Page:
Value of U.S. Mineral Production Grew to $68 Billion in 2007

Prices were up, but production was not for many nonfuel commodities.

The preliminary estimated value of U.S. non-fuel mine production grew to $68 billion in 2007, a 2.9% increase over the previous year, according to the U.S. Geological Survey. The increase in value resulted from higher prices for many minerals rather than increased production. For most mineral commodities, the quantity produced decreased.

The estimated value of domestically processed nonfuel mineral materials also rose. The USGS placed the value at $575 billion, an increase of about 1.4%.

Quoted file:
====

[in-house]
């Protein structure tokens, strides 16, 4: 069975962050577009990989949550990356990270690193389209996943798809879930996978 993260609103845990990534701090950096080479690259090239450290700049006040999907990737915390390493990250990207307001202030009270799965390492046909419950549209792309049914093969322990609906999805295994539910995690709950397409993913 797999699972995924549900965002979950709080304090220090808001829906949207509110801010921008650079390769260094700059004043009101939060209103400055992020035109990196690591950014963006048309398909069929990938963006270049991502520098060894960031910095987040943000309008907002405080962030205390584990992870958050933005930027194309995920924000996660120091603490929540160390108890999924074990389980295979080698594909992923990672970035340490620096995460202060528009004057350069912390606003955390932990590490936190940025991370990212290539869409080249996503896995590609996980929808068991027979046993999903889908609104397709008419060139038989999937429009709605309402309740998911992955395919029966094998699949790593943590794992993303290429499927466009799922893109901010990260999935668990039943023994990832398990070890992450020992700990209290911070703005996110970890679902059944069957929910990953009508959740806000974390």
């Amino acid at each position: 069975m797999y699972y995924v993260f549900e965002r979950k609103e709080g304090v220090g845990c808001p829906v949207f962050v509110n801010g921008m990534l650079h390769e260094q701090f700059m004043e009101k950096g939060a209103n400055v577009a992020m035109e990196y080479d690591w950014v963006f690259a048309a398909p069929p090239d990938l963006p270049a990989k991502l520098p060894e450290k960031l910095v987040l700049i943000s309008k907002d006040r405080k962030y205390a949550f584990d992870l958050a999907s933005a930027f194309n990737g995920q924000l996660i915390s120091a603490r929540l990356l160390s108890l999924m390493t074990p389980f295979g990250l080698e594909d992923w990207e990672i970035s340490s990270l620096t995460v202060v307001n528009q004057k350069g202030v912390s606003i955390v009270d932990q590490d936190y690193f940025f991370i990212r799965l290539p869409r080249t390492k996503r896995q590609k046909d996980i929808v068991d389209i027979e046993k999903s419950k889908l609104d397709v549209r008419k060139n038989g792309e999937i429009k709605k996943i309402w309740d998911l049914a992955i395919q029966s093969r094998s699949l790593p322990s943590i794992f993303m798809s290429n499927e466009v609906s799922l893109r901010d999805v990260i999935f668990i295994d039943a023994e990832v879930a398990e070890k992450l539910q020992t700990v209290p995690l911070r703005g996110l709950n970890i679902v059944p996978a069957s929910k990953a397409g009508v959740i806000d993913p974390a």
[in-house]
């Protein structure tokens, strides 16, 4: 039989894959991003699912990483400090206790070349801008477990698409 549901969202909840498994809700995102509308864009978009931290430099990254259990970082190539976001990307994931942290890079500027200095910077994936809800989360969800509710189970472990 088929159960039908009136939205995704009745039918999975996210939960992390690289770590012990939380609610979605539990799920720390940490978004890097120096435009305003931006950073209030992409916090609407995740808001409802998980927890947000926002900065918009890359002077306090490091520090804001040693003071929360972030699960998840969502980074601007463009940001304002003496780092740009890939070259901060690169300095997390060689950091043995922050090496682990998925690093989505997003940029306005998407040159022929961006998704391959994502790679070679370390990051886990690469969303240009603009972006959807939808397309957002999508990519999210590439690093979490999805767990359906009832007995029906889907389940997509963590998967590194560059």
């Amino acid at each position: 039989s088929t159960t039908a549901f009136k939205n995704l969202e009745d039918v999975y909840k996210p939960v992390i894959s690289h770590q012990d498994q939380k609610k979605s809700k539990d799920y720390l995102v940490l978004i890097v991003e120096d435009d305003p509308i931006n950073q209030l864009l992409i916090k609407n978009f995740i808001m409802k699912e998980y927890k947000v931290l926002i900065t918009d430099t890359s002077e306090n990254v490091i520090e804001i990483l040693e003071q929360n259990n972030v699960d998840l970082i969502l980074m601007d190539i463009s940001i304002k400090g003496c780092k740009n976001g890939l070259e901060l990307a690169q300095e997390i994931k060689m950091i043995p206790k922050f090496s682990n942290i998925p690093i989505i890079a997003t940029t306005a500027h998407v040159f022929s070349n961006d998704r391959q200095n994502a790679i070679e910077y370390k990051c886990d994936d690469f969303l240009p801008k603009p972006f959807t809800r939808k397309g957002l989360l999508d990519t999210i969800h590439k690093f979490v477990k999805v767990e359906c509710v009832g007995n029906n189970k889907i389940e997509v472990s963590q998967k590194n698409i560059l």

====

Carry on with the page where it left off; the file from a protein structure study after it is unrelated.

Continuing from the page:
Mine production of gypsum, industrial sand and gravel, silver, soda ash, dimension stone and zinc increased. Production of copper, gold, iron ore, lead, molybdenum, phosphate rock, potash and talc was down, although the value increased. The value of aluminum, lime, nitrogen and sulfur also grew, according to the USGS.

Not surprisingly, global consumption of metals and minerals rose, driven by the economies of China and India, and led to higher prices for many mineral commodities.

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